Proposed rezoning for Sunchaser Vacation Villas

Public hearing held to discuss rezoning, could include possible hotel use

After a public hearing full of support regarding a rezoning application for Sunchaser Vacation Villas, speculation is growing as to whether the community of Fairmont Hot Springs will soon have two accommodation resorts.

The Regional District of East Kootenay held a public hearing recently to hear the public’s questions and concerns regarding rezoning three of the buildings to RES-3 zoning.

Currently, the 6,000, 7,000, and 8,000 blocks of the property are zoned RES-4 resort core zone. By changing the zoning to R3, the property would have the following permitted uses: golf club house, tourist accommodation industries including ski lodge, hotel and motor hotel, motel, tourist court, helipad, multiple family dwelling, two family dwelling, central check-in facility.

During the public hearing held on Monday, May 1st, 14 members of the Fairmont community asked a variety of questions regarding how this rezoning would change parking requirements and if there would be access to the properties from the highway.

Representatives of Carthew Registry Services, the applicant of the rezoning application, stated they do have the capacity for additional parking on the property. RDEK representatives stated that access to the highway would have to go through the Ministry of Transportation and Infrastructure, not the regional district.

The RDEK received five letters prior to the public hearing, two in support of the rezoning application and three opposed. Common concerns the opposed brought forward pertained to increased traffic and noise, difficulty for owners of timeshares to control their asset, and guest of a hotel using the pool.

Much of the concern was in regards to if the property owners Northwynd Resort Properties decided to use the three buildings to develop a hotel resort. Kirk Wankel, chief executive officer for Northwynd, declined to comment when asked by the Echo if a hotel was in the plans for the development.

“The realignment of the timeshare resort is to shrink the timeshare resort to its operational capacity and to utilize the remaining buildings in a different fashion and this opens up more flexibility into what those buildings can be used for,” said Wankel.

He stated they have been working on addressing the concerns with the timeshare resort going back to 2013 and the rezoning is part of that realignment process. He went on to address the residents of Fairmont’s concerns over parking within the property saying he does not see how change of use would lead to increase in usage of cars.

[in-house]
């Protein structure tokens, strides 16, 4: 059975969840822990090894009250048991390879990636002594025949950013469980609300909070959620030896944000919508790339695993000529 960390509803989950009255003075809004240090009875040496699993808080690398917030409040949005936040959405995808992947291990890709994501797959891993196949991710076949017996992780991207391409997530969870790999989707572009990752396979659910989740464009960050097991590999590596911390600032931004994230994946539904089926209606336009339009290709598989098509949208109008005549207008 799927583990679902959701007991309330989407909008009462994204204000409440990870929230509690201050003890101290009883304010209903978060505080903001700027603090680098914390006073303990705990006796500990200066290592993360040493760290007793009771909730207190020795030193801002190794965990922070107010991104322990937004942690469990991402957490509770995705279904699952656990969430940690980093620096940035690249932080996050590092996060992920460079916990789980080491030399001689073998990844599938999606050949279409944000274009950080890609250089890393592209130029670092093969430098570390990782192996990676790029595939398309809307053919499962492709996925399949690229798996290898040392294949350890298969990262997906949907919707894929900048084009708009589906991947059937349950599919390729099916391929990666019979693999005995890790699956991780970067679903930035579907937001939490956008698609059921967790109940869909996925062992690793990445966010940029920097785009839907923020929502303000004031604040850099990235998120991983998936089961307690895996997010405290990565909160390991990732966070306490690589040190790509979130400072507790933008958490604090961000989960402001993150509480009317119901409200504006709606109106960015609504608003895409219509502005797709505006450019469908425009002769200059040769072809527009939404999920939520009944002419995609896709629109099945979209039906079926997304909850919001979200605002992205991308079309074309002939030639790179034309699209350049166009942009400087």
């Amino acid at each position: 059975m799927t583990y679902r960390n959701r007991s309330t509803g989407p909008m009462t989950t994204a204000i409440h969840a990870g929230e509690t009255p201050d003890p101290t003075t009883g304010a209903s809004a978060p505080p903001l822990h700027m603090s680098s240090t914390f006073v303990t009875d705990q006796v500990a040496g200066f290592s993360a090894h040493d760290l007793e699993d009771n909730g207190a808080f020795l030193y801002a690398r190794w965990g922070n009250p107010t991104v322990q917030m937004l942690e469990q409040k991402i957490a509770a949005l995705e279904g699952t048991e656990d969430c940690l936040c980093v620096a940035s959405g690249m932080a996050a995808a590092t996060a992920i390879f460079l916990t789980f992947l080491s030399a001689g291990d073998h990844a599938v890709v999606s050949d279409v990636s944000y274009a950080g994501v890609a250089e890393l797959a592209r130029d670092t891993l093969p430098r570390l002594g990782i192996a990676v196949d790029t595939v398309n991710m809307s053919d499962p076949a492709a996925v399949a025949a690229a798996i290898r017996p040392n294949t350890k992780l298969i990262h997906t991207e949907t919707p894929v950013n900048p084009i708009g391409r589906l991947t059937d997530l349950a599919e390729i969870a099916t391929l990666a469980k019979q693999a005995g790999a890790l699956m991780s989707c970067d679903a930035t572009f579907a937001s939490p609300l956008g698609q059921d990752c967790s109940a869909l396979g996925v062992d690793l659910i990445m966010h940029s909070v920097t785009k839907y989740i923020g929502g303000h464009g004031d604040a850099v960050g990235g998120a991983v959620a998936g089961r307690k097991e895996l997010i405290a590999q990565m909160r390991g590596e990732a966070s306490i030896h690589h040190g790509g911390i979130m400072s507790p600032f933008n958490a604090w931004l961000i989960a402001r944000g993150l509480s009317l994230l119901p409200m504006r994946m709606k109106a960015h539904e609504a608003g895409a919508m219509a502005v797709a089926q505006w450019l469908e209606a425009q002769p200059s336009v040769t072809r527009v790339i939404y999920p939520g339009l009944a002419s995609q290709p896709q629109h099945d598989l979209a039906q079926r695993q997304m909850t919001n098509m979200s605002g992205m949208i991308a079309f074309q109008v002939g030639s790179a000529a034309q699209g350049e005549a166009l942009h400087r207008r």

“The existing use of the buildings as timeshare and timeshare on the basis that they can be fully occupied and have been fully occupied in past years over the past 20 years so I don’t see how any change in use,” said Wankle.

As for the development of further business on the property, Andrew McLeod, planning & development services manager for the RDEK, stated in an email that nothing specific has been proposed to his knowledge, but the owners would be allowed to develop in according with the RES-3 regulations.

With the potential for a new competitor in town, president& CEO of Fairmont Hot Springs Resort Pascal van Dijk is optimistic of the development.

“In general the way I feel about it is a lot of the Sunchaser Villa buildings have been sitting empty for a few years now and that is never a good situation to have buildings sitting empty,” said van Dijk. “When Sunchaser was still operating at its full extent with all of their units occupied that was a lot of people staying in Fairmont and those people are utilizing our hot spring pools, our restaurants, our ski hill in the winter time, our golf courses. So we definitely felt the decline in occupancy in those buildings and seeing those buildings to hotel rooms and hopefully occupied again I think will be the end of that.”

He stated that seeing some people occupy those units again will have a positive impact on the resort overall.

“Of course I’m not naive, it also means some competition for us where we also operate a hotel. But in the end I still think the net impact is still positive for Fairmont Hot Springs Resort, for Fairmont Hot Springs as a community and even for the Columbia Valley because the more people that can stay in the Columbia Valley, the better off we all are,” said van Dijk.

The RDEK board will now take into consideration the letters submitted and comments made at the public hearing and make a decision to either approve or decline the rezoning application.

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